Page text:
GOD BLESS & may all your dreams come true, dahling! :)

What is it like to live in NYC?

That's a big question with a lot to unpack. Would be easier to answer if you wanted to know about specific stuff.

Obviously right now things aren't quite the way they usually are, but for me the population difference was a bit of a culture shock by itself. There are just people everywhere doing their own things, living their own lives. New Yorkers often have a stereotype of being rude and unaccommodating to strangers but I don't think that's true; it's just that everybody has something going on at all times so it can be easy to tune out the crowd. When you're in a small town it's easier to notice a stranger in distress; here they can be one of hundreds or thousands in your immediate surroundings.

If you live in Brooklyn or Queens, Manhattan is usually like a half hour to an hour subway ride away. I personally don't go to Central Park all the time as we have our own parks, but you could if you wanted to. The outer boroughs all have their own little ecosystems so you don't need to rely on Manhattan for all your amusement.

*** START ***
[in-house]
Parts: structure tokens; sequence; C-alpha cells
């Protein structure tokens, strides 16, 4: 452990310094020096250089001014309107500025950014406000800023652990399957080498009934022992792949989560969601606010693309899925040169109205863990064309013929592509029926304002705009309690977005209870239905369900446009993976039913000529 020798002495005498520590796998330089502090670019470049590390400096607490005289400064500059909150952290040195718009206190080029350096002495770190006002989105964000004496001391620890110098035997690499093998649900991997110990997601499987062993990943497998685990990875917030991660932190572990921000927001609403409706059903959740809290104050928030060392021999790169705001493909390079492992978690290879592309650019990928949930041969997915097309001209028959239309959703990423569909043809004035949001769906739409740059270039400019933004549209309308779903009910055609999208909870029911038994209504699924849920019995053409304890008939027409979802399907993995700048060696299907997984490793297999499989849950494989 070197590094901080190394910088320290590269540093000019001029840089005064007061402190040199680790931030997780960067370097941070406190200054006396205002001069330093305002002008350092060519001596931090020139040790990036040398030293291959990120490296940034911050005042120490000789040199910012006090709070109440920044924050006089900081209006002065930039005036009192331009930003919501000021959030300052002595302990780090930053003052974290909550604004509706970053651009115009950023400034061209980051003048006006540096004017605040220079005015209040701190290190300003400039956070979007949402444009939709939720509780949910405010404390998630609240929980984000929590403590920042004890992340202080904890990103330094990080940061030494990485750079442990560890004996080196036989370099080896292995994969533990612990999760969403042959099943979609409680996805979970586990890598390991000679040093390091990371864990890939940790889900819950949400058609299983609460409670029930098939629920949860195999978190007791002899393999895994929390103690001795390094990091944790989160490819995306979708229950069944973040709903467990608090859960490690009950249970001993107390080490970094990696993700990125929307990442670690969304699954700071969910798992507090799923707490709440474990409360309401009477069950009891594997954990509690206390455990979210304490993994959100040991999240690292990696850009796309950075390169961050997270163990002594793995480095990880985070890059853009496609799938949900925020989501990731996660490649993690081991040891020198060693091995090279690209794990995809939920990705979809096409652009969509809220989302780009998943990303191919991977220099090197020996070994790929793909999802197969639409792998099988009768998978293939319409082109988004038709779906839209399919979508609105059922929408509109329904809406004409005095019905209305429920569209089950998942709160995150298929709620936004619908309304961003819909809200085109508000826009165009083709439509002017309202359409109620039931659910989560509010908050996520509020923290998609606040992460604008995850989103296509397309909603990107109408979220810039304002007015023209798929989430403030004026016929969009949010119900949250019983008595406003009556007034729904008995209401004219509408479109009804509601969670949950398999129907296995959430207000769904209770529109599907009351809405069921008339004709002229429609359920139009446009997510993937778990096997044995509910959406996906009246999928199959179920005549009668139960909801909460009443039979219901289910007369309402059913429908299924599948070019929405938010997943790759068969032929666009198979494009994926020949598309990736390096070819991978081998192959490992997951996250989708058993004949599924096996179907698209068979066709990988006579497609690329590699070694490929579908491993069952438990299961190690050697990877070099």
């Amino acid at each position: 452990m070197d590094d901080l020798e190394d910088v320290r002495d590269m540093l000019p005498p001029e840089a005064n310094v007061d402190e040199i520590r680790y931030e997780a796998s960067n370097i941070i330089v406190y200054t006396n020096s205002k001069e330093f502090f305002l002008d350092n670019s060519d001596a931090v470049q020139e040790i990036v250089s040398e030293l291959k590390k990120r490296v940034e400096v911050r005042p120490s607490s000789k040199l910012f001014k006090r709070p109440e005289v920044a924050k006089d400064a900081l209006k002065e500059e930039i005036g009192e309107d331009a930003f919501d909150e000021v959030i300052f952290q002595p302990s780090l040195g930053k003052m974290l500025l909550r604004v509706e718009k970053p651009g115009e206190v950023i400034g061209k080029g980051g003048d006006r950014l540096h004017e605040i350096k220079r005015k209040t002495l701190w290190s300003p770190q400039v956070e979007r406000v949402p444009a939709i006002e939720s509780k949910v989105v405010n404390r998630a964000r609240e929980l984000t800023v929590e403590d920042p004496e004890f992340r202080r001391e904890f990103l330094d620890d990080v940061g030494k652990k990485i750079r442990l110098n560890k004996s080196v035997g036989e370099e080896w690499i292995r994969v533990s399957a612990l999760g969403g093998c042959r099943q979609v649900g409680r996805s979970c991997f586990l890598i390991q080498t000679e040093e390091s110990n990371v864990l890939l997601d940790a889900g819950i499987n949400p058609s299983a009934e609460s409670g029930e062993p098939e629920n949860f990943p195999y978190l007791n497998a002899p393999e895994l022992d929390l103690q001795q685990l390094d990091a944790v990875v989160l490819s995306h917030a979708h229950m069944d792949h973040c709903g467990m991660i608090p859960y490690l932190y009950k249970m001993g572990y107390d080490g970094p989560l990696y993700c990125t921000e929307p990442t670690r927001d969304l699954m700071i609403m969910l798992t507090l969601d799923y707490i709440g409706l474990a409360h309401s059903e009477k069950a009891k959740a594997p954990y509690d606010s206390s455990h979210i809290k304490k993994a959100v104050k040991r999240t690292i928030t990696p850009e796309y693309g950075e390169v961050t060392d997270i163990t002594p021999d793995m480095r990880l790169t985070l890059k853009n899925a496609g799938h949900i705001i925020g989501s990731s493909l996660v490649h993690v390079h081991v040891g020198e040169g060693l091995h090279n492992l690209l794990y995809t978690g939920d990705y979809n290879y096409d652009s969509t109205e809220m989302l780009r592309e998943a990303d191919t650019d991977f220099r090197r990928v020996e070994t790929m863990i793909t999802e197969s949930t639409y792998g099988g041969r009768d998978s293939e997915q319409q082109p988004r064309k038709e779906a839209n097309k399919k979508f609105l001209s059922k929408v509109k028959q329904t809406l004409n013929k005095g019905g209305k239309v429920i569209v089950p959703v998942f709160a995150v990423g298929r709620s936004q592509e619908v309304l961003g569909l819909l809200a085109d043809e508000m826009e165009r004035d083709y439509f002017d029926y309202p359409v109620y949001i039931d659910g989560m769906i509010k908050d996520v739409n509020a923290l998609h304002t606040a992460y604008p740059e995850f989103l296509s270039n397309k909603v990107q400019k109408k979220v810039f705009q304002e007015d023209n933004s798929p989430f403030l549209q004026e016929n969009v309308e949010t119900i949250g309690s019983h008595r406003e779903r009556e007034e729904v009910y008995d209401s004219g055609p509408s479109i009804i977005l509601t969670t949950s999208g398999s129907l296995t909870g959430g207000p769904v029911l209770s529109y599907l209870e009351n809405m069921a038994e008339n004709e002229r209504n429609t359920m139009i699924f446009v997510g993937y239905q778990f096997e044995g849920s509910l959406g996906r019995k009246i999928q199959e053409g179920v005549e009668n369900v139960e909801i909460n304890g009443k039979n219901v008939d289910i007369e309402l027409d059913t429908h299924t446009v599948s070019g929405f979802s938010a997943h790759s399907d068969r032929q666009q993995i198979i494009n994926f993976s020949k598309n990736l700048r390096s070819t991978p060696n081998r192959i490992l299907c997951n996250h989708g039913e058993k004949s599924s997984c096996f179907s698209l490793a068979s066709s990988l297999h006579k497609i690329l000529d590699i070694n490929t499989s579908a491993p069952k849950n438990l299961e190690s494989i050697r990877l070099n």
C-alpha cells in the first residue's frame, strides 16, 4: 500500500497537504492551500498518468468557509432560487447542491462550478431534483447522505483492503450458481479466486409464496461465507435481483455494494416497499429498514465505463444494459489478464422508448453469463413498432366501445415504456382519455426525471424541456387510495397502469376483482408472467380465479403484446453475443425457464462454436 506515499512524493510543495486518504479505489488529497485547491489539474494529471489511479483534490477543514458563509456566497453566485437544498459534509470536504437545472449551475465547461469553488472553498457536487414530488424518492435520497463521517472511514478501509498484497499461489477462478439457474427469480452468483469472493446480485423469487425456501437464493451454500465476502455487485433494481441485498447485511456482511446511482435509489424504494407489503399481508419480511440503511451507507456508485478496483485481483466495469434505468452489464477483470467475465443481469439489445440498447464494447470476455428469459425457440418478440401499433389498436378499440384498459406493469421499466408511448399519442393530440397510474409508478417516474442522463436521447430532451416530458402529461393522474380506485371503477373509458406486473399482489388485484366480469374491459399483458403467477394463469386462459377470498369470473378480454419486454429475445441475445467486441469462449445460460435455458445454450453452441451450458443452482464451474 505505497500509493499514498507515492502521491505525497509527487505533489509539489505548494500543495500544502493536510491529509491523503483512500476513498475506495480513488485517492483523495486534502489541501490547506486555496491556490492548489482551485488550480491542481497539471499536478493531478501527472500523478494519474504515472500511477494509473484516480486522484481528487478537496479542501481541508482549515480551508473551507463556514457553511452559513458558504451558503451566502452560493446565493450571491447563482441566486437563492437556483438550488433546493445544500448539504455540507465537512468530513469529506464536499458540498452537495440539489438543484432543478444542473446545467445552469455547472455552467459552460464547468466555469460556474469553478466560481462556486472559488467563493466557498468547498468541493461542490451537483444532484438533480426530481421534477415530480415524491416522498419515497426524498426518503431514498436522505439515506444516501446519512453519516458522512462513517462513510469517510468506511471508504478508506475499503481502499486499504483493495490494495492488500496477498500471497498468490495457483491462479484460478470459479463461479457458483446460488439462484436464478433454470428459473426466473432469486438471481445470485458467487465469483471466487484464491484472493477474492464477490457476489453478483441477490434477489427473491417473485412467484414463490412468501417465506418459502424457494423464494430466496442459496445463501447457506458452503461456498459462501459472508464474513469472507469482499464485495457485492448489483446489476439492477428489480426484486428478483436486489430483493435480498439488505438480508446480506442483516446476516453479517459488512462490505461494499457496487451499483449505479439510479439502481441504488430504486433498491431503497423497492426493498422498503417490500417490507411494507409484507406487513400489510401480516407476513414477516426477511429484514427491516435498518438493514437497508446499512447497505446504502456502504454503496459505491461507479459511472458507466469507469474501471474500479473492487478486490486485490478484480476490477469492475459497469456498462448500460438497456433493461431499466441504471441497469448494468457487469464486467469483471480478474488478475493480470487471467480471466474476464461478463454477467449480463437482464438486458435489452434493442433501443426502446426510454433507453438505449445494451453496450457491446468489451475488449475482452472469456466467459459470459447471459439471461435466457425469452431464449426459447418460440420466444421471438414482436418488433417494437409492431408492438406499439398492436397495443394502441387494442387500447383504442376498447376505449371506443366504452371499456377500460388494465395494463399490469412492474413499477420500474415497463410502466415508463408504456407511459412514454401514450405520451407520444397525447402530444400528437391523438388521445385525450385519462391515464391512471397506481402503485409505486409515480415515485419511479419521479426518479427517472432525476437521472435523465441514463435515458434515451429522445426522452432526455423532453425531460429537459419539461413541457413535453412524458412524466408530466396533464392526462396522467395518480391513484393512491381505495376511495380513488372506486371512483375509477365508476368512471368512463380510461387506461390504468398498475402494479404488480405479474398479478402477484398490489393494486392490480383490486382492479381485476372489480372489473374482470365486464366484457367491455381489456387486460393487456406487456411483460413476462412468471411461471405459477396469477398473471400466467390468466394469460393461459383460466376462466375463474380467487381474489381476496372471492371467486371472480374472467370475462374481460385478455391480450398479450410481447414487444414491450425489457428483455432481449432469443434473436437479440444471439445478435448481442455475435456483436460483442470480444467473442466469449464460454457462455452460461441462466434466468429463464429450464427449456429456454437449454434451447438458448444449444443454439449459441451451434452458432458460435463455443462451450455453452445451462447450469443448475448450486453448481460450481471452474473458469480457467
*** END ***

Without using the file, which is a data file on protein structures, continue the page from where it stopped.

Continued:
Lots of people choose to live in Manhattan but it is a little pricier in general. There are expensive areas and not-so-expensive areas. And then there are areas where it's mostly just tourists… not so much right now of course.

There are a lot of pros and cons to living here. One of my biggest pros is the quality and variety of foods and cuisines that are available… you can get pretty much any dish if you seek it out. A con is that your average apartment has far less space than what you would get in the rest of the country. I think your average New Yorker tends to learn how to be a bit minimalist and do more with less. My sister is always giving me gifts of like… for lack of a better word, crap that takes up space that I don't have room for. You can't really be the hoarder type here unless you're loaded because most of us don't have that must extra storage space.

Those are just some ramblings off the top of my head. Anything else you want to know, just ask.


Living in Manhattan vs. Brooklyn (The Reality)